Personal archive of Roswitha Matwin-Buschmann
Roswitha Matwin-Buschmann - "professionalism and passion", expert on difficult pieces "(from Karl Dedecius' laudation," Deutsche Akademie für Sprache und Dichtung. Jahrbuch ", Wallstein Verlag, Göttingen 1993, p. 67)
Roswitha Matwin-Buschmann was born in Trier in 1939. After studying Slavonic studies at the Leipzig Institute for Translation and Interpreting (Russian and Polish), she worked as a translator at the GDR Embassy in Warsaw, then as a reader for publishing houses and a specialist in Slavonic literature in East Berlin (Aufbau Verlag, Eulenspiegelverlag, Verlag das Neue Berlin). It was at this time that she began publishing her first major translations of Polish fiction, including The Invincible, one of Stanisław Lem's most famous novels.
From 1970 until the breakthrough she worked as a freelance translator of Polish and Russian literature, as well as a reviewer and reader in East Berlin.
Between 1991 and 2004 she was employed as a translator at the Goethe Institute in Warsaw and continued to work with leading German publishing houses and the Polish Institute in Berlin and Leipzig. After 1990, the rights to her translations were acquired by major West German publishing houses, i.e. DVA, Suhrkamp, Insel, Luchterhand.
Roswitha Matwin-Buschmann's index of translations includes more than 70 works by Polish authors - from poetry, novels, short stories, essays, radio dramas, plays to works for children and young people - from the Baroque to the 20th century avant-garde. She is also co-translator and author of numerous articles for about 40 anthologies.
Rosemarie Tietze at a lecture at the Bavarian Academy of Fine Arts described Roswitha Matwin-Buschmann's translation work as "Dancing on a tightrope suspended over time" ("Seiltanz zwischen den Zeiten) . Among the authors she has translated into German are Romantics (Słowacki) as well as 20th century classics (Witkiewicz, Kuncewiczowa, Leśmian, Hłasko, Miłosz, Różewicz, Konwicki, Odojewski, Myśliwski, Lem, Krall), decadents (Przybyszewski), avant-gardists (Iredyński, Zaniecki), postmodernists (Rudnicki, Bieńczyk, Wiedemann, Grzegorzewska, Tulli), chroniclers of Solidarity (Andermann, Michnik), as well as authors of Jewish literature (Korczak, Grynberg, Hen) and literature dealing with the Holocaust (Sierakowiak, Gorodecka). Roswitha Matwin-Buschmann has a special sense for rhythm and phrase melody in works of various styles - from the prophetic-subtle Słowacki, through the exuberant fantasy of Witkiewicz and the ironic distance of Brandys, to the futurological discourse of Lem. In a conversation with Andreas Tretner of 7.06.1999, "Every work is a new dance" ("Jeder Text ein neuer Tanz") she called herself a translator dancing with Brandys, Lem and others for over 30 years.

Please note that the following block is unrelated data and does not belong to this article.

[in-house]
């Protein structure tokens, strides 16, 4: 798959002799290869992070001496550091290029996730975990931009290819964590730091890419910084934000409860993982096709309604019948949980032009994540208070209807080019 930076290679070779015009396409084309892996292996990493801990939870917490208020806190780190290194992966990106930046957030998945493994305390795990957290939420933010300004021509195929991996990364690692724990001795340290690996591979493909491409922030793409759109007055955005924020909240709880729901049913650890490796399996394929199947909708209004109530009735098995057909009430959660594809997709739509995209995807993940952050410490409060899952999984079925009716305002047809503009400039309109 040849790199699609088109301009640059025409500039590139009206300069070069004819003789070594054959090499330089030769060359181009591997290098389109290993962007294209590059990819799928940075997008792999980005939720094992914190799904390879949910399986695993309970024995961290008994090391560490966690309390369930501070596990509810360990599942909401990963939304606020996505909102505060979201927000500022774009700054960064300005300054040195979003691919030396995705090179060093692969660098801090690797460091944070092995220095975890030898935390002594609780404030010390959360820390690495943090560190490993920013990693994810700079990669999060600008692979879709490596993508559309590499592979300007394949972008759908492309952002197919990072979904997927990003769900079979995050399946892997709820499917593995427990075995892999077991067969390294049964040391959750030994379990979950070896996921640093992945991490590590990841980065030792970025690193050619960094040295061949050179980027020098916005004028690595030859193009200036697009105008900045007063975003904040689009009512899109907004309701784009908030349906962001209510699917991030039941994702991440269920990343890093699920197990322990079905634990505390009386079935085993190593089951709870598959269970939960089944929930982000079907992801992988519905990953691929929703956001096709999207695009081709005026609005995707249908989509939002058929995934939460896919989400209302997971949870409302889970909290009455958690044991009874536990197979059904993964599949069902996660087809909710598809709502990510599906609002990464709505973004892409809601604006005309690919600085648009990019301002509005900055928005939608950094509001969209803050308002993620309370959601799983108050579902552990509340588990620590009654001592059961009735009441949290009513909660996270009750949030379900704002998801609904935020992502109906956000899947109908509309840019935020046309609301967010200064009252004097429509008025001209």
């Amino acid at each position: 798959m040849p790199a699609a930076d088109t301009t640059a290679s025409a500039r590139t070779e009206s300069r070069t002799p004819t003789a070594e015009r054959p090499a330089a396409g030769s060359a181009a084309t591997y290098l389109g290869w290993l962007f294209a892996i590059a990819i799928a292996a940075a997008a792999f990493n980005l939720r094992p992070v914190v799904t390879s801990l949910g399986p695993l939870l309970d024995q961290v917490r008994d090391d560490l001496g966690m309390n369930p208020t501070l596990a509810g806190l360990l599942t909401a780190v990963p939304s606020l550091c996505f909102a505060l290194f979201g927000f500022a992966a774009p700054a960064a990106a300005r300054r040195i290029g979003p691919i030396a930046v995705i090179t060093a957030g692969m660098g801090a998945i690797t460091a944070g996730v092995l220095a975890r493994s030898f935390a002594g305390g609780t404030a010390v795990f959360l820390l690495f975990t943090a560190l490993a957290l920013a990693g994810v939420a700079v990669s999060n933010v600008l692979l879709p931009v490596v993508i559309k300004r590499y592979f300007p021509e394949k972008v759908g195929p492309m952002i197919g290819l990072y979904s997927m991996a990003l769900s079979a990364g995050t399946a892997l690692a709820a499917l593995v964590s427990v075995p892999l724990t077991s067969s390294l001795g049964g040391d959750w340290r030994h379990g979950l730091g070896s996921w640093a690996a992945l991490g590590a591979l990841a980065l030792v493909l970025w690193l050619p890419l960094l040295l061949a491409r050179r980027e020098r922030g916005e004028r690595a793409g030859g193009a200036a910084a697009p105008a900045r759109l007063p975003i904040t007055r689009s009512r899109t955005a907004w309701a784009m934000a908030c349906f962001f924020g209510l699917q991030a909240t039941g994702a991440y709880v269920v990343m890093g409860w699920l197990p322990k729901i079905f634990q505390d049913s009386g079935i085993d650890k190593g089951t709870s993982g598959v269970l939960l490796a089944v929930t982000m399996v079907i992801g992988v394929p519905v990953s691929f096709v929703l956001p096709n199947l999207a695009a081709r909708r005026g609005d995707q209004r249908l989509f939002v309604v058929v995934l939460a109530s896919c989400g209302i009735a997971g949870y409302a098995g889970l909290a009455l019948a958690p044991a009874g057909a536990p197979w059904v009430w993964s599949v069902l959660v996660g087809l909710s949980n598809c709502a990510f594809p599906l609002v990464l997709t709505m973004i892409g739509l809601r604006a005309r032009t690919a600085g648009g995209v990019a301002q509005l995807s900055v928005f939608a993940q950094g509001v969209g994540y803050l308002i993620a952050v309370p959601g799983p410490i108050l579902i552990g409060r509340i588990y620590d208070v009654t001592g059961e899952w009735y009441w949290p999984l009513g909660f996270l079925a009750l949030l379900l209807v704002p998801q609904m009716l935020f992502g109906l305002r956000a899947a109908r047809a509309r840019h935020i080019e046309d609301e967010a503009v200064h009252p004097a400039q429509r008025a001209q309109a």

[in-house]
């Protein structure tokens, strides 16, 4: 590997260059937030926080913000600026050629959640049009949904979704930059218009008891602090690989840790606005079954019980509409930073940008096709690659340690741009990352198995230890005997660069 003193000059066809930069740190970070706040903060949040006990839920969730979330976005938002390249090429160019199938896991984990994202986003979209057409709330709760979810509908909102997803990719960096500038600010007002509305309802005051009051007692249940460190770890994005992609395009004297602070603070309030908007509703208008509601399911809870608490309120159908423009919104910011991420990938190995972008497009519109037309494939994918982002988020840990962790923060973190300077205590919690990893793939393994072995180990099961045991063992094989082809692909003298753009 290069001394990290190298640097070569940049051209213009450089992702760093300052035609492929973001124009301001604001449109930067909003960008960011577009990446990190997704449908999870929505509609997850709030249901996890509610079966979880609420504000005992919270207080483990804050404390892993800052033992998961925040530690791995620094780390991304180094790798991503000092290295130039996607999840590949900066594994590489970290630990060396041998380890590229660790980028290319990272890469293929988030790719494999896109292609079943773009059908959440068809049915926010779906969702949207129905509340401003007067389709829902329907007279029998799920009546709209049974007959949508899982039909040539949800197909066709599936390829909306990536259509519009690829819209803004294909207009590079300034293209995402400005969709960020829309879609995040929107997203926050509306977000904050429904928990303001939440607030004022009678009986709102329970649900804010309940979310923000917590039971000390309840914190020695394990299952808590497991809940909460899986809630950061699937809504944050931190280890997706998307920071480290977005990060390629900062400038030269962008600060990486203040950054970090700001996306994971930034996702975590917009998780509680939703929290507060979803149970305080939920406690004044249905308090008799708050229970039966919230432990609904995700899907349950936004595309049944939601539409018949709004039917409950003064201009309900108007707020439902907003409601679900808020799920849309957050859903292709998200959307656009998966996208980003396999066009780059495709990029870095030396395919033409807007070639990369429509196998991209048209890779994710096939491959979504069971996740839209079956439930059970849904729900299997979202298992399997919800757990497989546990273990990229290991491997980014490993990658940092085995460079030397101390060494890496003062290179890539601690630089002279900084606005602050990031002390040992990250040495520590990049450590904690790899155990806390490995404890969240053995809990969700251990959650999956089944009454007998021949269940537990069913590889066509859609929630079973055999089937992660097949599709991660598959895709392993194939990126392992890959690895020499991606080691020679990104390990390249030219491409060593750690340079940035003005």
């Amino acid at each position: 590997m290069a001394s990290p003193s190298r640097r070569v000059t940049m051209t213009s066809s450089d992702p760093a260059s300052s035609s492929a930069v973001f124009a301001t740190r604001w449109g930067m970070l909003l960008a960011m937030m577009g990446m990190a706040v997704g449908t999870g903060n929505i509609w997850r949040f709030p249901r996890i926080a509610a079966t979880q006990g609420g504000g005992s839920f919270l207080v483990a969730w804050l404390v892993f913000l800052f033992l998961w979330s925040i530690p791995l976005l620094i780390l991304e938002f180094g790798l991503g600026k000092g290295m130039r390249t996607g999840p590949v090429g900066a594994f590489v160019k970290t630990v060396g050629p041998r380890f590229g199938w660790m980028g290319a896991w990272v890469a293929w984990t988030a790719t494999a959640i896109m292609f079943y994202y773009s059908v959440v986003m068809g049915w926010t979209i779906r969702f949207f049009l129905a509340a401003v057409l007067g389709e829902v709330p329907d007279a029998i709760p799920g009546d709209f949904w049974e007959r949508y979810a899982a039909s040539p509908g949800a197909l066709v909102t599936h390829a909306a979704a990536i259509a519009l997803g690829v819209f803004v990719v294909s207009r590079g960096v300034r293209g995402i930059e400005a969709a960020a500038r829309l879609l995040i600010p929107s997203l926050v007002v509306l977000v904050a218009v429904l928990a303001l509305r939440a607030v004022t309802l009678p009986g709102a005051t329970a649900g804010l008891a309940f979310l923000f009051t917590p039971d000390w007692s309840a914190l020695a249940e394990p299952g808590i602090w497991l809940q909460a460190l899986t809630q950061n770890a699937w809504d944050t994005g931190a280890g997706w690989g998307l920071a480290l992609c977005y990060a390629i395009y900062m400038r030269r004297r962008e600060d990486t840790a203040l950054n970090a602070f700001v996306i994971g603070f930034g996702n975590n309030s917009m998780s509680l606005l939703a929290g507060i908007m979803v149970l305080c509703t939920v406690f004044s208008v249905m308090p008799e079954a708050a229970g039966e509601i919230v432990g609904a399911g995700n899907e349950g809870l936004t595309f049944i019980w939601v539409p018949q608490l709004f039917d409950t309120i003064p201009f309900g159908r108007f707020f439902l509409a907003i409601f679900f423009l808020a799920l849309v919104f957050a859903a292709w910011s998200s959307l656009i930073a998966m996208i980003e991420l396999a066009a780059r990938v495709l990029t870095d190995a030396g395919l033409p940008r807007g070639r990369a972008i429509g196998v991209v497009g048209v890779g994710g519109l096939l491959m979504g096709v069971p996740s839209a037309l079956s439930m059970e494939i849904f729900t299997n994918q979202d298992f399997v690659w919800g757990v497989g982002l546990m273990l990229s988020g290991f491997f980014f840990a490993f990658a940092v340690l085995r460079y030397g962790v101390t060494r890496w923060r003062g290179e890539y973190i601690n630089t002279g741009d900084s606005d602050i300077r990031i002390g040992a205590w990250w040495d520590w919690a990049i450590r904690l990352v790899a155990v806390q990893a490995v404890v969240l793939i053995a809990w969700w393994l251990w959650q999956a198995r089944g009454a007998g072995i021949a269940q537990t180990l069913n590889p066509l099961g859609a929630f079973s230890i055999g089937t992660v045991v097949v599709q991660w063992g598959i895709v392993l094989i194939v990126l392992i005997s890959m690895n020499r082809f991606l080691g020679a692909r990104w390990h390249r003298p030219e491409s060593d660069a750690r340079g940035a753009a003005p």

For her translation of Brandys's "Variationen in Briefen", the German Academy of Language and Literature awarded her the Johann Heinrich Voss Prize in 1993. A year later Roswitha Matwin Buschmann became a full member of the Academy.
The legacy of Roswitha Matwin-Buschmann was transferred to the archive, sorted and compiled in 2019. The collection contains approximately 2 linear metres of documents. These include manuscripts of numerous translations with corrections and notes, reviews of literary works for the German Academy of Language and Literature and translation projects as part of the Berlin Literary Colloquium, as well as discussions of Polish literature (1974-1995), articles written for the Goethe Institute, correspondence with Polish authors and business correspondence with more than 30 publishing houses, and a scientifically important collection of materials on literary translation